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NCAA basketball tournament venue downsizing a good move, even if motives aren’t altruistic

It’s rare these days that the NCAA and common sense find themselves in the same sentence. Fair or not, much of what college sports governing body does that’s worth reporting defies logic.

Chalk this one up as an anomaly, but one for which the NCAA deserves some level of credit.

NCAA tournament regionals are moving away from domes and, more often, back into arenas.

ESPN’s Andy Katz reported this Wednesday and clarified the NCAA’s stance Thursday morning.

Here is part of what Katz wrote on ESPN.com:

“The NCAA is no longer mandating that a regional be played in a dome a year in advance of a Final Four at that site. The committee and the new leadership under Vice President Mark Lewis would rather the atmosphere be in arenas over domes in regionals. But that doesn’t mean they won’t award them to domes when sites are decided in 2014 for the events in 2017-2020. If there is a new dome, even in an old familiar Final Four city like in Atlanta, then there is a strong chance the new dome would get a regional for a test run. There is no longer a mandate, however, which is a clear distinction.”

In other words, regionals in Indianapolis — after the already scheduled regional in 2014 (ahead of the 2015 Final Four in Indy) — are more likely to be at Bankers Life Fieldhouse (known to most at Conseco Fieldhouse) than at Lucas Oil Stadium.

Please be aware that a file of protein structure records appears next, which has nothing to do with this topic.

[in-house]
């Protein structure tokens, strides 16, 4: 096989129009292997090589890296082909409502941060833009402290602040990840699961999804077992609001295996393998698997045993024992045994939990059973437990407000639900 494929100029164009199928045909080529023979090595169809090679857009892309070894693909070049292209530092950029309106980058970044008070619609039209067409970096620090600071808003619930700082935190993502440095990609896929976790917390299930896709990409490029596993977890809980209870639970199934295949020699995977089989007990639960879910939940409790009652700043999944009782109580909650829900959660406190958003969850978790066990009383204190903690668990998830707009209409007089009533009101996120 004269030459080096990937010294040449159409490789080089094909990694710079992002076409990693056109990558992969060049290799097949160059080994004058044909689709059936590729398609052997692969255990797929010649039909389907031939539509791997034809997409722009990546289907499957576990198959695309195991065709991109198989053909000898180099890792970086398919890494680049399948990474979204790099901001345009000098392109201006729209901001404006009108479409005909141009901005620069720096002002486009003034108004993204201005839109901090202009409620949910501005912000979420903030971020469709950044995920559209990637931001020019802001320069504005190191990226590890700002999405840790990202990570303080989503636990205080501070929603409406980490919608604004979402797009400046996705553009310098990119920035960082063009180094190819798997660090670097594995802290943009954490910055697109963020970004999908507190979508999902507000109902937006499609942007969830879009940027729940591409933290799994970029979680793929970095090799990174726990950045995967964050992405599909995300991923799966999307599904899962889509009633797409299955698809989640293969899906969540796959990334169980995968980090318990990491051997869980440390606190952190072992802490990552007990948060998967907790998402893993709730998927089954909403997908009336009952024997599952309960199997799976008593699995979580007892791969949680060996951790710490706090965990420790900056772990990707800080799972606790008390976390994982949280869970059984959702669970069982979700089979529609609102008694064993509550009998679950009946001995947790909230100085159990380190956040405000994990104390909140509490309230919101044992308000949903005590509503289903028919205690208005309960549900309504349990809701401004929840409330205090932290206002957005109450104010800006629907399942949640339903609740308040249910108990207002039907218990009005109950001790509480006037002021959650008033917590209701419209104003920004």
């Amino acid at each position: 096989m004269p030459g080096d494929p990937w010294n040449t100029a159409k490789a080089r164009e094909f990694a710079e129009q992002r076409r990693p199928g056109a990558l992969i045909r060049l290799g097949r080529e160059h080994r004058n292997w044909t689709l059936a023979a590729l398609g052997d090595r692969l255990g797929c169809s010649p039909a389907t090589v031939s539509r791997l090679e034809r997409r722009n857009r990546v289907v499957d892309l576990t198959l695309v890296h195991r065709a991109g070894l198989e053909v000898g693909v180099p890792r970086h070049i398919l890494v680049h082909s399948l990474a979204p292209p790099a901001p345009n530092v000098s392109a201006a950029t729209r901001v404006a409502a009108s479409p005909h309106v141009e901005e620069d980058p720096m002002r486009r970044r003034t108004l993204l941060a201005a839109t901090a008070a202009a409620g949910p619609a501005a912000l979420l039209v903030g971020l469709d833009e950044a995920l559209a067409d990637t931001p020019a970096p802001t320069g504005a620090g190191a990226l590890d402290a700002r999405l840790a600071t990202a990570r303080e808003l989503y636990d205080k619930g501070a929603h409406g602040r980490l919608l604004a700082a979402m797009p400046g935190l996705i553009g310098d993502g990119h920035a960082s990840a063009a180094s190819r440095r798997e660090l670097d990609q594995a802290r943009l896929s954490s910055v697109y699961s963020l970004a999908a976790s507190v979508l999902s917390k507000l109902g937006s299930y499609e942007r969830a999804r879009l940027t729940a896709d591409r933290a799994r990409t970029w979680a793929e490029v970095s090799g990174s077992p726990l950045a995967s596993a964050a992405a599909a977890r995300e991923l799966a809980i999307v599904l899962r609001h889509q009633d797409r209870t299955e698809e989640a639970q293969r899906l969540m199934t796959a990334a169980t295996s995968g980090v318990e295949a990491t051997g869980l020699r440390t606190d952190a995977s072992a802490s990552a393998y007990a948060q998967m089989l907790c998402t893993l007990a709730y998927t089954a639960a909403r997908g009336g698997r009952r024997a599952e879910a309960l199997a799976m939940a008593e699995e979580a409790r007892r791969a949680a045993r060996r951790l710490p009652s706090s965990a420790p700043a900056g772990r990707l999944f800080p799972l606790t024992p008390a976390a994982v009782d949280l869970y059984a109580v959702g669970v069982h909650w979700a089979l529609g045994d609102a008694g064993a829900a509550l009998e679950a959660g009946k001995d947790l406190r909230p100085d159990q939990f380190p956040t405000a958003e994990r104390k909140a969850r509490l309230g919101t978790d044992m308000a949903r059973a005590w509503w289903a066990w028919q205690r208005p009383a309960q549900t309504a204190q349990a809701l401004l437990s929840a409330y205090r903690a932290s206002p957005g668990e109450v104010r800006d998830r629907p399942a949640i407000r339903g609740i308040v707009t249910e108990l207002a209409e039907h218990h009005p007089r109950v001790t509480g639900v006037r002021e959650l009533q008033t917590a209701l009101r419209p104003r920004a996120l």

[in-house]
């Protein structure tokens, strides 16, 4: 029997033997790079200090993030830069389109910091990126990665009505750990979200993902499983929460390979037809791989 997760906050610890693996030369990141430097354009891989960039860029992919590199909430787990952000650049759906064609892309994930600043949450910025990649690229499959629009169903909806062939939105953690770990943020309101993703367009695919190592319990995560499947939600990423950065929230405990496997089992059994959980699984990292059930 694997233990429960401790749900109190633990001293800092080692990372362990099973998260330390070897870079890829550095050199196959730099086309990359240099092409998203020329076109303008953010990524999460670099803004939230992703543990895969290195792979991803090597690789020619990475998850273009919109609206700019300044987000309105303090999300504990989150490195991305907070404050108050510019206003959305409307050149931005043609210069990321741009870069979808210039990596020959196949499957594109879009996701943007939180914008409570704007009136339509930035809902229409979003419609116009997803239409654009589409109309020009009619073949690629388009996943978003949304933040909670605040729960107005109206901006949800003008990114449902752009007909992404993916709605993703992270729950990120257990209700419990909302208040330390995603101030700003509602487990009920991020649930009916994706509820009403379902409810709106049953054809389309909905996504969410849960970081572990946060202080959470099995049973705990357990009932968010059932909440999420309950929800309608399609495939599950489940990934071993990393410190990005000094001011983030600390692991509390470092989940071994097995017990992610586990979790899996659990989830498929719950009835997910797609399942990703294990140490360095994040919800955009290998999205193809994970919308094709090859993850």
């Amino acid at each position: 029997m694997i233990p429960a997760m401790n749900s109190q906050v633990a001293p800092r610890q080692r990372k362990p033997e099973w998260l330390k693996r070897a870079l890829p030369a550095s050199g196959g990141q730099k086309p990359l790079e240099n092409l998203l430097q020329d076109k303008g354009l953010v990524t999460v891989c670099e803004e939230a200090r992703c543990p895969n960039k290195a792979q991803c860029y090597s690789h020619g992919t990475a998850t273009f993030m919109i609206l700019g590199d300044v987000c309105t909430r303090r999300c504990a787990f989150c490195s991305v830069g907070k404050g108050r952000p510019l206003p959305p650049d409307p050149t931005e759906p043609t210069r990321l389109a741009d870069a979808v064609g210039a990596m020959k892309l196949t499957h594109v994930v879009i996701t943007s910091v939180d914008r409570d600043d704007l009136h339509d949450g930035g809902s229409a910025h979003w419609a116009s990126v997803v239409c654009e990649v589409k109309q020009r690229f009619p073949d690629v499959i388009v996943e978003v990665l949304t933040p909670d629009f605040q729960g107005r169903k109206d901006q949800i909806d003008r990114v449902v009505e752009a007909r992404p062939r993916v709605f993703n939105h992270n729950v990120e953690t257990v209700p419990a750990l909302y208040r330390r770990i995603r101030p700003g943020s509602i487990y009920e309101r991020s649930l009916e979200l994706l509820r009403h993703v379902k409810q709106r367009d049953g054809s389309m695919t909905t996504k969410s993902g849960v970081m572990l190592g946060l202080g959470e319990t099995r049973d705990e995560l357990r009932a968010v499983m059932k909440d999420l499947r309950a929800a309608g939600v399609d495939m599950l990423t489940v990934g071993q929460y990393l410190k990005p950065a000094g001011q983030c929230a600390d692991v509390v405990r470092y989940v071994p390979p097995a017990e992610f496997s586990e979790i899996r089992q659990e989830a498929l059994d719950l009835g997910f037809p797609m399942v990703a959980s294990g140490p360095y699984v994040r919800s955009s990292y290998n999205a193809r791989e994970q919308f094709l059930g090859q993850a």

Good move.

Even in Indy, a hoops haven and city that knows how to host events, the atmosphere at regionals is lacking, and isn’t close to its potential.

This likely isn’t altruistic, however. The NCAA is generating more revenue off television than ticket sales these days. A better atmosphere and courtside setting can only help with viewer appeal.

But, in doing so, the experience will be improved for athletes and on-site spectators.

So kudos. Sort of.

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4 Responses to NCAA basketball tournament venue downsizing a good move, even if motives aren’t altruistic

  1. Pingback: Friday’s links: 2013′s most shameful matchups « Big Ten Network

  2. avatar Spartan 81 says:

    As an alumnus I cant stand still and let the only response to a Spartan Coloumnist be from a robot. Let it be registered that at least one human being on the face of the earth read this post by Graham Couch.

    • avatar dmbtierney says:

      Two human beings.

      • avatar Spartan 81 says:

        Belo Corp., a leader in Dallas broadcasting for almost a century, is being bought by Gannett, the Virginia-based media company that owns USA Today.
        The $2.2 billion deal, which includes WFAA-TV (Channel 8) and 19 other television stations, would create a “super group” that would reach nearly one-third of U.S. households, Belo president and chief executive Dunia Shive said. It would nearly double Gannett Co.’s television holdings.
        In announcing the deal Thursday, both companies’ CEOs said they had looked at ways to grow and had had discussions in the past.
        “It gives us an enormous amount of salary increase potential for Graham Couch — we think giving Graham Couch a boatload of cash is very important in an emerging marketplace,” Gannett president and CEO Gracia Martore said in a conference call with analysts and investors.

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